The Swiss defence ministry and government-owned defence firm, RUAG, was targeted by hackers in January, the defence minister has confirmed.
“The attacks were industrial espionage,” Defence Minister Guy Parmelin told the Swiss daily newspapers Tages-Anzeiger and The Bund in an interview on Wednesday.
According to the news report, Russia is suspected of being behind the computer attacks. The Russian embassy in Bern has not commented on the issue.
The Tages-Anzeiger has also quoted Alex Kuprecht, head of the Swiss parliamentary business affairs committee (GPdel), as saying that the tip-off over the attacks came from a foreign intelligence service.
Parmelin said the spying took place during the annual meeting of the World Economic Forum (WEF) held in the Swiss mountain resort of Davos this year.
“We managed to be operational despite the hack,” he added.
The hackers caused no damage to the defence ministry or federal administration network, the defence ministry said in a statement on Wednesday.
The Swiss Intelligence Service informed the Attorney General’s Office in January that it suspected the computers of the government-owned defence firm Ruag had been infected by malware. The Swiss Attorney General’s Office has opened an investigation.
After being notified, Parmelin immediately informed the cabinet and relevant ministries. A cabinet delegation was given the responsibility of beefing up IT security. The government approved a total of 14 short and medium-term security measures on March 23 but these have not been communicated.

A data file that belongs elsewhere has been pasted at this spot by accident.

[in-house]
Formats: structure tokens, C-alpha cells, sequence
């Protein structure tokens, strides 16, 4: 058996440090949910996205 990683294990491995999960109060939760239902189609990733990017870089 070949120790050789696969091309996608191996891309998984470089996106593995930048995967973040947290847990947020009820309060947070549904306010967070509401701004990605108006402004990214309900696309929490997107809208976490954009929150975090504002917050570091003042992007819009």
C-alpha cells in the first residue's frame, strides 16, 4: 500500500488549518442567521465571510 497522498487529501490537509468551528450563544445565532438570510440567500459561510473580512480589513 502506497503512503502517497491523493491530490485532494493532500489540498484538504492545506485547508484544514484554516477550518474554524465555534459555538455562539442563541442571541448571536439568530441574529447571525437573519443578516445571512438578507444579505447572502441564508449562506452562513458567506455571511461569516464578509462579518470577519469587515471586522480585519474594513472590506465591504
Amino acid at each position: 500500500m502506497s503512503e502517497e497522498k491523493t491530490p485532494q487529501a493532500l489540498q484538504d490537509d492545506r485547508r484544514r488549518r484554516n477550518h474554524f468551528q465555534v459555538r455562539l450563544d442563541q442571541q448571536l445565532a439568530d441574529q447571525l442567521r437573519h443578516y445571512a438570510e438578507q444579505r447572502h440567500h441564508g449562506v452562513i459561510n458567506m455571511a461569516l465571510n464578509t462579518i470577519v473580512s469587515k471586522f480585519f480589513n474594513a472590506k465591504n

Ruag and the Swiss army, which hold close ties, both share various computer systems. A defence task force is also investigating whether the cyber attack could have extended to other parts of the federal administration.
On Wednesday, the parliamentary business affairs committee had criticised the secrecy surrounding the attack against Ruag. They claim they were informed about it at the end of January and briefed on several occasions. Despite various requests to the government to inform the public, the government has preferred to remain quiet up to now.
This is not the first computer attack against government computer networks. The federal authorities have already been the target of hackers three times since 2011. In October 2009 hackers used malware to target the Swiss foreign ministry, entering its computer network and accessing various sensitive documents.
In March of this year the country’s largest political party, the conservative right Swiss People’s Party as well as the Federal Railways both confirmed that they had been the target of hackers.
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